Still, this type of evidence does not yet warrant the conclusion that bilingual word processing is fundamentally language nonselective. After all, during normal language processing words are never presented in isolation but as part of larger and meaningful linguistic structures. The larger linguistic context of a word may modulate the recognition process, for instance by constraining activation to the contextually relevant language. To legitimately draw the conclusion that bilingual word recognition is fundamentally language-nonselective, evidence of co-activation of lexical information in the contextually inappropriate language should therefore be obtained from experiments that present the critical words in natural linguistic units such as sentences.
In addition, evidence of language-nonselective word recognition as obtained in both in-context and out-of-context experiments would still let in the possibility that only word recognition, not word production, is fundamentally language-nonselective. In word production the speaker is not driven by bottom-up information (as the reader and listener are) but intentionally chooses the target language. It is therefore possible that the speaker can exert some control over the memory representations that are activated during speech production (e.g., Costa & Santesteban, 2004).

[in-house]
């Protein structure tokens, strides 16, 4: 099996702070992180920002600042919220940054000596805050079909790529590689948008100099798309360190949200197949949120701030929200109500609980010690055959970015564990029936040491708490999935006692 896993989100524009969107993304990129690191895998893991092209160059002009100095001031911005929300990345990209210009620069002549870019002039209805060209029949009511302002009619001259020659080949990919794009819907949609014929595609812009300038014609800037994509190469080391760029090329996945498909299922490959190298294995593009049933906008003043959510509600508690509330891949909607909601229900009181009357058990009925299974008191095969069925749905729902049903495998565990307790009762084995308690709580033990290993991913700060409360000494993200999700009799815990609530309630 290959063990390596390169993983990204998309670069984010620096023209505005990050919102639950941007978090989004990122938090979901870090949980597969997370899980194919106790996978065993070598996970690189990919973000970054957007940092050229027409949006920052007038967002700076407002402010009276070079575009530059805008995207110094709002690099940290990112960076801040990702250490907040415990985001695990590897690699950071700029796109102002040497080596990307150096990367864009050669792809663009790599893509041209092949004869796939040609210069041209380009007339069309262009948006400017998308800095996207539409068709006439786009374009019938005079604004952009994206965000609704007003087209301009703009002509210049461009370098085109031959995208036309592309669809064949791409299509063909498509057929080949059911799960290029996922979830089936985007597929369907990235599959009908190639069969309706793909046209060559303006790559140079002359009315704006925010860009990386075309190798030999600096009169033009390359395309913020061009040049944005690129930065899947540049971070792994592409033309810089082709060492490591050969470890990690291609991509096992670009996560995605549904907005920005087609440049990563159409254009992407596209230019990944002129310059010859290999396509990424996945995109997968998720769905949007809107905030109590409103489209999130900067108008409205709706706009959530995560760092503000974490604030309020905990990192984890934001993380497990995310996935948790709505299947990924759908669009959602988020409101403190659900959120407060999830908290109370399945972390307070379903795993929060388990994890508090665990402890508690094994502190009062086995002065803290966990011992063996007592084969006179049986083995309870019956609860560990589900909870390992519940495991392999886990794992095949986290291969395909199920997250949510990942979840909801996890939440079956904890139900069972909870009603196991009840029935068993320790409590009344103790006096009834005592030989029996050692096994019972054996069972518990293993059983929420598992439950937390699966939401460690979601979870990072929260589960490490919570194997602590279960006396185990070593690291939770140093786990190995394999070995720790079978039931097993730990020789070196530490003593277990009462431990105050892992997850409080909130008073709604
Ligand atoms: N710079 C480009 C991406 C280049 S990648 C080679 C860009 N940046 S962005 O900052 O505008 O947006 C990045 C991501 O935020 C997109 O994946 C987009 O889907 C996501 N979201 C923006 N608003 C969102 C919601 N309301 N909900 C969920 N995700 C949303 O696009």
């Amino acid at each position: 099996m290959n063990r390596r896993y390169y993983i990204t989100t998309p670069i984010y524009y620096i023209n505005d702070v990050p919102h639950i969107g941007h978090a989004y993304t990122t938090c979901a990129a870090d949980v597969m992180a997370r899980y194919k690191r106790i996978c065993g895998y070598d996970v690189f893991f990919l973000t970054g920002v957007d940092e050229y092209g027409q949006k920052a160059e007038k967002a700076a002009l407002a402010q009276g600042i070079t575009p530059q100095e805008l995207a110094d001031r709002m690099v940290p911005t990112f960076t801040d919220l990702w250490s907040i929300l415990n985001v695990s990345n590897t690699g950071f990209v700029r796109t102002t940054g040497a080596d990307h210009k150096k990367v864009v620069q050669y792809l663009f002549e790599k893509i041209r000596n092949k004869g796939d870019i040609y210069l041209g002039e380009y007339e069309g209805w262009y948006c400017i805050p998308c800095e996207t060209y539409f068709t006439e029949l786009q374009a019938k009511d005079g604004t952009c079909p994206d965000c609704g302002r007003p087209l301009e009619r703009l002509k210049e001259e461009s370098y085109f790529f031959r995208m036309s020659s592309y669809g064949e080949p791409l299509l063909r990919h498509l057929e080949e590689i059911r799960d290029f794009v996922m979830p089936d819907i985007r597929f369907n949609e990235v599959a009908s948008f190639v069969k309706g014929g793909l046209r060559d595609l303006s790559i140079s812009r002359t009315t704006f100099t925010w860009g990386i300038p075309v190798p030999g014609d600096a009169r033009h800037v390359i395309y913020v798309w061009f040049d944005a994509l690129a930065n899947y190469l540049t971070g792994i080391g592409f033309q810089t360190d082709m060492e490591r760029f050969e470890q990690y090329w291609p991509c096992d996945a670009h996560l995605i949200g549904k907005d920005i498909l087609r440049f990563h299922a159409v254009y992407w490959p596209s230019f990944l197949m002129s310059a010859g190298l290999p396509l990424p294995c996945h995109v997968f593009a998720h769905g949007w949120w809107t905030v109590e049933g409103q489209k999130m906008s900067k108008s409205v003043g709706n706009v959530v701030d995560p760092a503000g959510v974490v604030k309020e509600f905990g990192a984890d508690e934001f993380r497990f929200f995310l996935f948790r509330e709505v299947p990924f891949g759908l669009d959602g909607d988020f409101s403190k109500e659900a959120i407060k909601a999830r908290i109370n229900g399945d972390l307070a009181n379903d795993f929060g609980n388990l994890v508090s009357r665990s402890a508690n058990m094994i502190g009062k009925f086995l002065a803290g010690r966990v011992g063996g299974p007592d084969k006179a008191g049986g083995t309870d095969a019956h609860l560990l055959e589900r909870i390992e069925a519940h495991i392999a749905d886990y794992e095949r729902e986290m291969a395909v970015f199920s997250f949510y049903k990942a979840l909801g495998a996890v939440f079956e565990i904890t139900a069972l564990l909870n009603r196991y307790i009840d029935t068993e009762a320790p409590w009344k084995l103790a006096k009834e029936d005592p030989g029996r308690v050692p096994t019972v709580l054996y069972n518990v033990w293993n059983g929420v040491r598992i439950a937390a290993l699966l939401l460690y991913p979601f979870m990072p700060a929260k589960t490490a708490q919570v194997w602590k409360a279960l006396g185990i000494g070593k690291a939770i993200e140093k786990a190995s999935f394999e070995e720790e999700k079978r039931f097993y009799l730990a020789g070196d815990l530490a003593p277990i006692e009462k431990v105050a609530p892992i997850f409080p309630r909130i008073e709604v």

In fact, the present question regarding the language-(non)-selective nature of bilingual word processing has also been addressed in a couple of experiments that examined bilingual word production out-of-context and in a few that examined bilingual word recognition in sentence context. Furthermore, in our own laboratory we recently ran what we believe to be the first set of experiments that examined the present question by looking at bilingual word production in sentence context (Starreveld, De Groot, Rossmark, & Van Hell, submitted). In my talk I will review the evidence from these four types of studies on bilingual word processing – those on word recognition in context and out of context, and those on word production, again in and out of context – and discuss a few variables that appear to constrain the language-nonselective nature of bilingual word processing. In addition I will briefly present some views on how bilinguals, despite their relatively “noisy” language system, manage to keep their languages separate.